Cut out and laminate the food cards. The caterpillar will "eat" these by placing them in his mouth as you read the story.

Before telling the story to your group of children, place the butterfly in the cocoon so that when the caterpillar goes in, you can exchange it for the butterfly.

2)Fitness Cube and die. Children are movers and doers. This game is a great way to get all children participating in "get fit" activities. To play, children take turns rolling each cube. If they get a "3" and a "one foot hop", they would do a one foot hop three times.

To make the fitness cube, start by folding your cube into a cube. Fasten with packing tape on each end. Then, cut out the pictures of the children doing various activities. Glue them onto the cube. You may also like to add the words shown in the picture to add the extra literacy bit. If you have a younger group of children, I would use the packing tape to "laminate" the cube to prevent too much wear and tear.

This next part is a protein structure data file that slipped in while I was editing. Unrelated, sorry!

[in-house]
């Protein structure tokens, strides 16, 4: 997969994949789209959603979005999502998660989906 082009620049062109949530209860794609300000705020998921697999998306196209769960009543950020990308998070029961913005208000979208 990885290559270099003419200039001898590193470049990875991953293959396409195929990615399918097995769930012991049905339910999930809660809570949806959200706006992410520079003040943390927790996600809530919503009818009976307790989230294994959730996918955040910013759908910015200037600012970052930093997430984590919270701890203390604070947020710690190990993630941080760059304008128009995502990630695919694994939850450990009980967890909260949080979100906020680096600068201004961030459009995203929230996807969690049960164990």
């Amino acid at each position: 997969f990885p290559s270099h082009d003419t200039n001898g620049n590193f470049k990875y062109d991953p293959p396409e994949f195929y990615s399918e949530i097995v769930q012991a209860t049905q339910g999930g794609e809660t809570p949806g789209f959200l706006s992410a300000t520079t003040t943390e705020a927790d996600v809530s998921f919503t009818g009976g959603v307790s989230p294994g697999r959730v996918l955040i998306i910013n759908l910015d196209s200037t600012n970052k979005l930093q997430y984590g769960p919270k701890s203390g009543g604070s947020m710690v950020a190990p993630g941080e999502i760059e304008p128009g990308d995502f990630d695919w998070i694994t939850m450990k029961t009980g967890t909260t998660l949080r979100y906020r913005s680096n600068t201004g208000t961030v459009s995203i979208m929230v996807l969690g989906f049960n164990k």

To make the number cube, fold up and tape the box in the same way as before. Then stick the colour stickers (I got mine at Dollarama!) to the cube in the same way they would be shown on a die. Laminate in the same way as before, if needed.

3) Ribbon stick. Put on some music and see how children move around with the stick. Encourage them to twirl and make the ribbon dance.

- 1 Wooden Dowel (I used a 3/4 x 12in. wooden dowel)
- 1 Small square of all-purpose sand paper to sand the dowel
- Acrylic Paint (optional) to paint the dowel giving it extra pizzazz
- 1 Small Eye Screw
- Ribbon
- Hair dryer (optional)
- Clear coat (optional)

Sand the dowel. Using your small square of all-purpose sand paper lightly sand your dowel to smooth out any rough spots.

Attach Eye Screw. Attach eye screw to the top of the dowel. If you do this before you paint it gives you something to hold onto.